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Holy Rule for Dec. 31

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  • Br. Jerome Leo
    +PAX Prayers for Tracy. She lost her electric from the snowstorm; and she and her children were staying with in-laws. On her way there her car broke down. It
    Message 1 of 58 , Dec 30, 2012
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      Prayers for Tracy. She lost her electric from the snowstorm; and she and her children were staying with in-laws. On her way there her car broke down. It is a major problem. $2000.00 to fix. They took her home last night and her pipes have broken. The pipes need to be fixed. She needs deliverance.

      Prayers for Alan, cardiac arrest this morning, in ICU in induced coma, prognosis not good, he was without oxygen to his brain and they can't tell yet if there is brain damage or not. Prayers for his family, too.

      Prayers for Jim, involved in a horrific car accident in which a car jumped the median and ran full-force into Jim's car, causing multiple serious injuries. At present they are trying to keep him alive.

      Prayers for C., experiencing anger, bitterness and resentment in her life, along with some joy.

      Mrs. Service is doing better again, having ups and downs, prayers for whatevere God wills for her, and prayers for her family.

      Lord, help us all as You know and will. God's will is best. All is mercy and
      grace. God is never absent, praise HIm! Thanks so much. JL

      May 1, August 31, December 31
      Chapter 73: On the Fact That the Full Observance of Justice Is Not
      Established in This Rule

      Now we have written this Rule
      in order that by its observance in monasteries
      we may show that we have attained some degree of virtue
      and the rudiments of the religious life.

      But for those who would hasten to the perfection of that life
      there are the teaching of the holy Fathers,
      the observance of which leads to the height of perfection.
      For what page or what utterance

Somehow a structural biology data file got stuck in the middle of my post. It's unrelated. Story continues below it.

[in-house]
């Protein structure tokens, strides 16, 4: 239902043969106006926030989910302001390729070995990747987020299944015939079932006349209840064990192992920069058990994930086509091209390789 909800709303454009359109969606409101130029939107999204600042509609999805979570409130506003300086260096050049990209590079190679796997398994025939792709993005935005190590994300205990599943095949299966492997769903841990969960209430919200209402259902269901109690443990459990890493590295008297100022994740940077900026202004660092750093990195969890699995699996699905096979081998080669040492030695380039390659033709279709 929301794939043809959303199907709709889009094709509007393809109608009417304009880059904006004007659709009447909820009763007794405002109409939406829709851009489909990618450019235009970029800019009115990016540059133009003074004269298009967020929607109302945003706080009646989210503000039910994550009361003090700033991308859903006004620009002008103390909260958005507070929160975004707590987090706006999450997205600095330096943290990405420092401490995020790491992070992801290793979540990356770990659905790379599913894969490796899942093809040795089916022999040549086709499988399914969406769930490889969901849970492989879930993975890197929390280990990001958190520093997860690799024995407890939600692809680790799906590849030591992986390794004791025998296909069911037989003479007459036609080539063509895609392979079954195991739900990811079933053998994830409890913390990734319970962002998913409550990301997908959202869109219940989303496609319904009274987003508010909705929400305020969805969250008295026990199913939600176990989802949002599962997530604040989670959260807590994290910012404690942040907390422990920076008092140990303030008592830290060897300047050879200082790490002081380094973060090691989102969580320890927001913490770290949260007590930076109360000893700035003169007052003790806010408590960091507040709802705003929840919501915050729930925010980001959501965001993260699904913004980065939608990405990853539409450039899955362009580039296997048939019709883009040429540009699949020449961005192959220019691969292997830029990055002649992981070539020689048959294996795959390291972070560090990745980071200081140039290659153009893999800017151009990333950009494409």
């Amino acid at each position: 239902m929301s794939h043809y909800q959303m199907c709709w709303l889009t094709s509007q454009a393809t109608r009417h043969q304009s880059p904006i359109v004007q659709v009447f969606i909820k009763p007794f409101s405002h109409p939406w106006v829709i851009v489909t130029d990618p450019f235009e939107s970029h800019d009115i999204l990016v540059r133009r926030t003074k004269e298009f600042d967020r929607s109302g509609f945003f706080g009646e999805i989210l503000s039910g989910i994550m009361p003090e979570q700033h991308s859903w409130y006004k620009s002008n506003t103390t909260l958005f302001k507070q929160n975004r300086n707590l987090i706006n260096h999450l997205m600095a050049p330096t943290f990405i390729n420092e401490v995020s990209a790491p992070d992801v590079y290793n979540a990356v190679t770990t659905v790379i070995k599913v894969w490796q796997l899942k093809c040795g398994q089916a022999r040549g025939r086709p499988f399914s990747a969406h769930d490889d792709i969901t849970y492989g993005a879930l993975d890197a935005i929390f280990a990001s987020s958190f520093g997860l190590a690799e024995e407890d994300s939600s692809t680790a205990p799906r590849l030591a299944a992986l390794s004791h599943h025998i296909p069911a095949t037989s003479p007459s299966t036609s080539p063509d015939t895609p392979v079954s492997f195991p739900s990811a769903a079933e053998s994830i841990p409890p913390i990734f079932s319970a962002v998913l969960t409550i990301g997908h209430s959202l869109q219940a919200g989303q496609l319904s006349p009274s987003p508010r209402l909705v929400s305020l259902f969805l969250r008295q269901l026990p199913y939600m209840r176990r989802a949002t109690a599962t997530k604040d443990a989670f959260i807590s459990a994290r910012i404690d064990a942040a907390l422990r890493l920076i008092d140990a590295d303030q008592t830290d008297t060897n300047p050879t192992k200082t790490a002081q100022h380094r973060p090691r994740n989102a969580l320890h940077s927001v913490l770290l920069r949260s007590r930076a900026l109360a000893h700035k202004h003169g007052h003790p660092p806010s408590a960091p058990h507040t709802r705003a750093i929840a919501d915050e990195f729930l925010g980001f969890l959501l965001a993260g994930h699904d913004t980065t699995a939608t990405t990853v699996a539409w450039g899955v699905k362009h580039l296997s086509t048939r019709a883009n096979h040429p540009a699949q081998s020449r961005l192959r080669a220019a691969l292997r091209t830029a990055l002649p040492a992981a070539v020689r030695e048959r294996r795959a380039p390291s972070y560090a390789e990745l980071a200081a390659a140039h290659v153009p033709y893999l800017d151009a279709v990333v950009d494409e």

of the divinely inspired books of the Old and New Testaments
      is not a most unerring rule for human life?
      Or what book of the holy Catholic Fathers
      does not loudly proclaim
      how we may come by a straight course to our Creator?
      Then the Conferences and the Institutes
      and the Lives of the Fathers,
      as also the Rule of our holy Father Basil --
      what else are they but tools of virtue
      for right-living and obedient monks?
      But for us who are lazy and ill-living and negligent
      they are a source of shame and confusion.

      Whoever you are, therefore,
      who are hastening to the heavenly homeland,
      fulfil with the help of Christ
      this minimum Rule which we have written for beginners;
      and then at length under God's protection
      you will attain to the loftier heights of doctrine and virtue
      which we have mentioned above.

      REFLECTION

      "Whoever you are, therefore, who are hastening to the heavenly
      homeland..." That "whoever" is the true object all this heartfelt
      tenderness of Saint Benedict , the one for whom he wrote! He only
      made one qualifier, that of "hastening to the heavenly homeland." It
      seems that some of our decisions about who matters and who does not
      have employed a somewhat more restrictive standard than that of our
      holy Father Benedict.